A report from the Migration Studies Delegation (Delmi) has claimed that the Swedish government has made deporting failed asylum seekers a low priority.
The Delmi report examined cases of migrants who were refused residency or refugee status between 199 and 2018 and found that 45 per cent of the cases led to police becoming involved because the migrants had either disappeared or had to be forcibly removed from Sweden, Nyheter Idag reports.
Another 44 per cent of the cases saw the migrants leave Sweden voluntarily, while nine per cent had their deportation orders cancelled.
Delmi found that those who required deportation were given a low priority by the government despite various promises from politicians.
“Within both the Police and the Swedish Migration Board, the two authorities that are going to execute cases, the deportation issues are regarded as an ‘odd activity’, not really in line with the core mission, or what the staff would prefer to do,” the report states.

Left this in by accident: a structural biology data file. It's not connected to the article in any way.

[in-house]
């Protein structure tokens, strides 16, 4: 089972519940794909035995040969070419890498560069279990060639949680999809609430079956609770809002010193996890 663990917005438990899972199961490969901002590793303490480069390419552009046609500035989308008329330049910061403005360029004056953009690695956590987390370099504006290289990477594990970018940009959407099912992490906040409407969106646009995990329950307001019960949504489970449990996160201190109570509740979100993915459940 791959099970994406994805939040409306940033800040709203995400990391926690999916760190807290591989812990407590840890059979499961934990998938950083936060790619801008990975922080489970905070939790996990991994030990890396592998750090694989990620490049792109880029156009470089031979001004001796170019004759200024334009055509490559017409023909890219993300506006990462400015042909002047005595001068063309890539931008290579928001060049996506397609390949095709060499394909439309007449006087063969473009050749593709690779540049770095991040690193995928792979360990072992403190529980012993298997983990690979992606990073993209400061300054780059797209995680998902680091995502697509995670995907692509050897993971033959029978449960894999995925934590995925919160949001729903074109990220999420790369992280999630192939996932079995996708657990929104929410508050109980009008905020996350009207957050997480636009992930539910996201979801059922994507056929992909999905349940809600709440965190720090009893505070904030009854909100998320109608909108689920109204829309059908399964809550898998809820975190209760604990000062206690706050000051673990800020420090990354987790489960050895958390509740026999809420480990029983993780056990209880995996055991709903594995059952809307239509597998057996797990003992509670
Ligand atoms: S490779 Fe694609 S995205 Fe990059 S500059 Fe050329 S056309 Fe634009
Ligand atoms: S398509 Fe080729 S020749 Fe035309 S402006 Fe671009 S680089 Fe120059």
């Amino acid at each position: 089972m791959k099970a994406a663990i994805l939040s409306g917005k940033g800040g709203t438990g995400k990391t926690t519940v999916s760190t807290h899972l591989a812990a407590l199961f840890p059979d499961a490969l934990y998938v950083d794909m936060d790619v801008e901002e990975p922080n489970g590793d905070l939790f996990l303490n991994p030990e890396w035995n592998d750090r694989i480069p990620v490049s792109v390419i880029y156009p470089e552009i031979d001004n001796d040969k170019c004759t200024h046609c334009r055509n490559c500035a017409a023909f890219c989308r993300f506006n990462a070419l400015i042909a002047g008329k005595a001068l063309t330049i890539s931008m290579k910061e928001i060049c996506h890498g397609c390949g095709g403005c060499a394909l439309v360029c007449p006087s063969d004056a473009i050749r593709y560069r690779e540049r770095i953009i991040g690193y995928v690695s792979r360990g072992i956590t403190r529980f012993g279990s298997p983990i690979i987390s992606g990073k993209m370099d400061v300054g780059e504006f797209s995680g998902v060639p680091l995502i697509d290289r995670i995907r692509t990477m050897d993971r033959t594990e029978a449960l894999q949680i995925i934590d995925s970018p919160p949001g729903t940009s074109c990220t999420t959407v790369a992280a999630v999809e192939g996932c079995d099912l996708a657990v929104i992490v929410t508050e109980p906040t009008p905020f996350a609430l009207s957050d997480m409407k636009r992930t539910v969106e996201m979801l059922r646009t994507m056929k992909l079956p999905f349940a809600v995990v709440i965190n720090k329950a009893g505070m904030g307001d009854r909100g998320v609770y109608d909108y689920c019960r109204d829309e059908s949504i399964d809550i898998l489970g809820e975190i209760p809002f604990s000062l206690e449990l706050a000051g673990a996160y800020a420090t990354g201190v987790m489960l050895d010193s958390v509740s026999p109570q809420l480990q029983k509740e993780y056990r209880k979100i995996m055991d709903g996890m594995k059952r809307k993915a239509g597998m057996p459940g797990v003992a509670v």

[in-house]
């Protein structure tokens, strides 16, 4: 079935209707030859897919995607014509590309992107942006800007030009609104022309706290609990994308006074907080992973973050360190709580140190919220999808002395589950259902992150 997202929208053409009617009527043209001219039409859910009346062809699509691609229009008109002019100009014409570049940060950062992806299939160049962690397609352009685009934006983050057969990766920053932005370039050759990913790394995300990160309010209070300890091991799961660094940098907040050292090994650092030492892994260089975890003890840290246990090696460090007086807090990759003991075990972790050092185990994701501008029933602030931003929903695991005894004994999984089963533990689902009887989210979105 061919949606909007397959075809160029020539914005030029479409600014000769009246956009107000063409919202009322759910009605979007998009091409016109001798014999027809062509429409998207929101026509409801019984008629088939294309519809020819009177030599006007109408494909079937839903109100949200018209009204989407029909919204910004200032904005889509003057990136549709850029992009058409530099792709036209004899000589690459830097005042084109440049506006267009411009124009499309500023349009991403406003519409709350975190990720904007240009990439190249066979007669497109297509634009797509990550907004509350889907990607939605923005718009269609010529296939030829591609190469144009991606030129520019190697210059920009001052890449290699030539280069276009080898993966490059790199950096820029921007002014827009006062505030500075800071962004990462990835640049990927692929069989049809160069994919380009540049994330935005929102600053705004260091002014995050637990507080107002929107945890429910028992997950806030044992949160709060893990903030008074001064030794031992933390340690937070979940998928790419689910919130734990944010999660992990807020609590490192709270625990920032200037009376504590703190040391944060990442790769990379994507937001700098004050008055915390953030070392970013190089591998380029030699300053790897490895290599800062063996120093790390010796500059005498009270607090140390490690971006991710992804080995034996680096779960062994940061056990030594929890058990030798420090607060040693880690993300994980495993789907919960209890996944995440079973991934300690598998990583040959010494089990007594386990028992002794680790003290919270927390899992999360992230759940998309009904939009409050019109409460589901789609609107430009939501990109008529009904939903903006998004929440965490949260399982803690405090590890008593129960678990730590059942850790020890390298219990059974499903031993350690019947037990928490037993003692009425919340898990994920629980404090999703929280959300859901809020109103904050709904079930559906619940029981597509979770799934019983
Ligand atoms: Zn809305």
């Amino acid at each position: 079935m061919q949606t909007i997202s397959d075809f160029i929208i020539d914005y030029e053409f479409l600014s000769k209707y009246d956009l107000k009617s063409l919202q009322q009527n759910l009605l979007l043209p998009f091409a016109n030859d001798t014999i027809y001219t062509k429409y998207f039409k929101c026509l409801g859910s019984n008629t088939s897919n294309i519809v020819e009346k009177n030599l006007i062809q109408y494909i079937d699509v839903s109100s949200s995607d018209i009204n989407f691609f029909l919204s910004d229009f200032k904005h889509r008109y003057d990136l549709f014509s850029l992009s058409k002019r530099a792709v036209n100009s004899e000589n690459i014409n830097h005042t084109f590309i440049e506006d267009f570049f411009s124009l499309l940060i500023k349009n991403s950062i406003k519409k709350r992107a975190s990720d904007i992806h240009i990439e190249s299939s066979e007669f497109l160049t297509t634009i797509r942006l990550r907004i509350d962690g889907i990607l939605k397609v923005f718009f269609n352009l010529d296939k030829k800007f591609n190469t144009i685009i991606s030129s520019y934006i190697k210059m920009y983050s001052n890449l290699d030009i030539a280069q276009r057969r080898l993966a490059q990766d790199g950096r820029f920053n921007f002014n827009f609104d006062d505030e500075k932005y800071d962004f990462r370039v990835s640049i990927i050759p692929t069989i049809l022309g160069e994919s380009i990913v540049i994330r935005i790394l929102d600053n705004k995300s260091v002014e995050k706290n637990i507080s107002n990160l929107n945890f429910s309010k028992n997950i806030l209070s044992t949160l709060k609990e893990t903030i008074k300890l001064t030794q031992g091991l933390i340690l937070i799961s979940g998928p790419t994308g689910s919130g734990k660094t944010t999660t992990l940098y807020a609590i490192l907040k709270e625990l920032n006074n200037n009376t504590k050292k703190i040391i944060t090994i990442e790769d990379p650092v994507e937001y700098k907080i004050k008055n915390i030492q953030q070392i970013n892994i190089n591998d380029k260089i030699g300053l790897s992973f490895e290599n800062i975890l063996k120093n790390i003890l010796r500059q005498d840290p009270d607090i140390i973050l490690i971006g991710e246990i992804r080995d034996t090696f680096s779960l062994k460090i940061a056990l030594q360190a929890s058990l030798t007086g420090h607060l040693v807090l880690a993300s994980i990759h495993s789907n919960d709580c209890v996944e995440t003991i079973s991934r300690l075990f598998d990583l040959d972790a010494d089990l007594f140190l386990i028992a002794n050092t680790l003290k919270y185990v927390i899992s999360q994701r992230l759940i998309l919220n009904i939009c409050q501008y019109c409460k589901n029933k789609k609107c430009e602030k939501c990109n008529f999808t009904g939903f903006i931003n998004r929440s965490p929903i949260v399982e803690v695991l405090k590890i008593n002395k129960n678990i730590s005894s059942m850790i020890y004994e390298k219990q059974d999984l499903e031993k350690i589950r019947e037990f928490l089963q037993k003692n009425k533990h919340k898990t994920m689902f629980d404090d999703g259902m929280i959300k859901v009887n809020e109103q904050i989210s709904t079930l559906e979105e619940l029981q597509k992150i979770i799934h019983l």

Left Party MP Tells Swedes to Hide Illegal Migrants Set for Deportation https://t.co/oOsdD22nY7
— Breitbart London (@BreitbartLondon) February 1, 2020
The authors of the report also note that the many chances for migrants to appeal deportation orders has led to migrants and government officials not treating deportation orders as the final say in many cases saying appeals, “send signals through the system that a no is not always a no.”
The report comes just days after a member of the Swedish parliament belonging to the Left Party encouraged Swedes to hide migrants who were at risk of deportation from law enforcement officials.
Left Party MP Daniel Riazat wrote on Facebook, “My message to all who can: Hide a refugee. If it becomes illegal. Hide two! It’s called Civil Courage and Humanity!”
Earlier this year, a member of the ruling Social Democrats was arrested after a Swedish newspaper discovered that he had helped facilitate illegal migration into the country, selling passport documents for as much as 3,000 euros for adults and 2,000 euros for children.